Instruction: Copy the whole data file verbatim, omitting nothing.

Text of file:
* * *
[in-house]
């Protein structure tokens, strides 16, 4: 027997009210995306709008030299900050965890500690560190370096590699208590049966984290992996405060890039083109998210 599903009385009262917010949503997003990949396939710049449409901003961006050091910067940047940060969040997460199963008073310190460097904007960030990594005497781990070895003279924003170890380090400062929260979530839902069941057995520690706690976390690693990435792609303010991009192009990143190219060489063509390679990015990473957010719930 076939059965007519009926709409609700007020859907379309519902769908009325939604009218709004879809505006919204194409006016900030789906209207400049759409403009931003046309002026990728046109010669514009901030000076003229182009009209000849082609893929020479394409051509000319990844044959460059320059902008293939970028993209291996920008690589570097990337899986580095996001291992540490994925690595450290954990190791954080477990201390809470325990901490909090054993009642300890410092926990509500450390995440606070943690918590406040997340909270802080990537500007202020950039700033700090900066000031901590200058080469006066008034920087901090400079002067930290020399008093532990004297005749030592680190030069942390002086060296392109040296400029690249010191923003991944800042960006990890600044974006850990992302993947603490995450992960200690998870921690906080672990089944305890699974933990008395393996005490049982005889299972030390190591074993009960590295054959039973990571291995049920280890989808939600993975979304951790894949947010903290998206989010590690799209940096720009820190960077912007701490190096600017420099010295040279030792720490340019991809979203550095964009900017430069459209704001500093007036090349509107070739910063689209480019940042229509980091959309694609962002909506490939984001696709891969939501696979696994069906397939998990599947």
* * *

[in-house]
């Protein structure tokens, strides 16, 4: 027997009210995306709008030299900050965890500690560190370096590699208590049966984290992996405060890039083109998210 599903009385009262917010949503997003990949396939710049449409901003961006050091910067940047940060969040997460199963008073310190460097904007960030990594005497781990070895003279924003170890380090400062929260979530839902069941057995520690706690976390690693990435792609303010991009192009990143190219060489063509390679990015990473957010719930 076939059965007519009926709409609700007020859907379309519902769908009325939604009218709004879809505006919204194409006016900030789906209207400049759409403009931003046309002026990728046109010669514009901030000076003229182009009209000849082609893929020479394409051509000319990844044959460059320059902008293939970028993209291996920008690589570097990337899986580095996001291992540490994925690595450290954990190791954080477990201390809470325990901490909090054993009642300890410092926990509500450390995440606070943690918590406040997340909270802080990537500007202020950039700033700090900066000031901590200058080469006066008034920087901090400079002067930290020399008093532990004297005749030592680190030069942390002086060296392109040296400029690249010191923003991944800042960006990890600044974006850990992302993947603490995450992960200690998870921690906080672990089944305890699974933990008395393996005490049982005889299972030390190591074993009960590295054959039973990571291995049920280890989808939600993975979304951790894949947010903290998206989010590690799209940096720009820190960077912007701490190096600017420099010295040279030792720490340019991809979203550095964009900017430069459209704001500093007036090349509107070739910063689209480019940042229509980091959309694609962002909506490939984001696709891969939501696979696994069906397939998990599947």